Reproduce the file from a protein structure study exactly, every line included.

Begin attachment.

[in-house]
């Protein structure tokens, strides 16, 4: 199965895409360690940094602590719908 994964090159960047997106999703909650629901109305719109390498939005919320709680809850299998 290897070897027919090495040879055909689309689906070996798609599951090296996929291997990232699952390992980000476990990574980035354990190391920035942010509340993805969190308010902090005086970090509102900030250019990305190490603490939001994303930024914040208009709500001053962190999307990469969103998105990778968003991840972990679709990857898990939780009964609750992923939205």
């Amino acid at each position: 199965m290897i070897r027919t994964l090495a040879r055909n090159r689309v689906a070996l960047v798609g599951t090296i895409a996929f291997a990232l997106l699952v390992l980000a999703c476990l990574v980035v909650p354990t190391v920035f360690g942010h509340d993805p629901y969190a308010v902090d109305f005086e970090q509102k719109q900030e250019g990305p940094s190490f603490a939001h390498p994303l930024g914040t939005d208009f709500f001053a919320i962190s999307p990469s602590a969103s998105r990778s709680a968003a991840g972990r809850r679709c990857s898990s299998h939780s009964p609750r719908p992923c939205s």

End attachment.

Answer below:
[in-house]
């Protein structure tokens, strides 16, 4: 199965895409360690940094602590719908 994964090159960047997106999703909650629901109305719109390498939005919320709680809850299998 290897070897027919090495040879055909689309689906070996798609599951090296996929291997990232699952390992980000476990990574980035354990190391920035942010509340993805969190308010902090005086970090509102900030250019990305190490603490939001994303930024914040208009709500001053962190999307990469969103998105990778968003991840972990679709990857898990939780009964609750992923939205």
């Amino acid at each position: 199965m290897i070897r027919t994964l090495a040879r055909n090159r689309v689906a070996l960047v798609g599951t090296i895409a996929f291997a990232l997106l699952v390992l980000a999703c476990l990574v980035v909650p354990t190391v920035f360690g942010h509340d993805p629901y969190a308010v902090d109305f005086e970090q509102k719109q900030e250019g990305p940094s190490f603490a939001h390498p994303l930024g914040t939005d208009f709500f001053a919320i962190s999307p990469s602590a969103s998105r990778s709680a968003a991840g972990r809850r679709c990857s898990s299998h939780s009964p609750r719908p992923c939205s």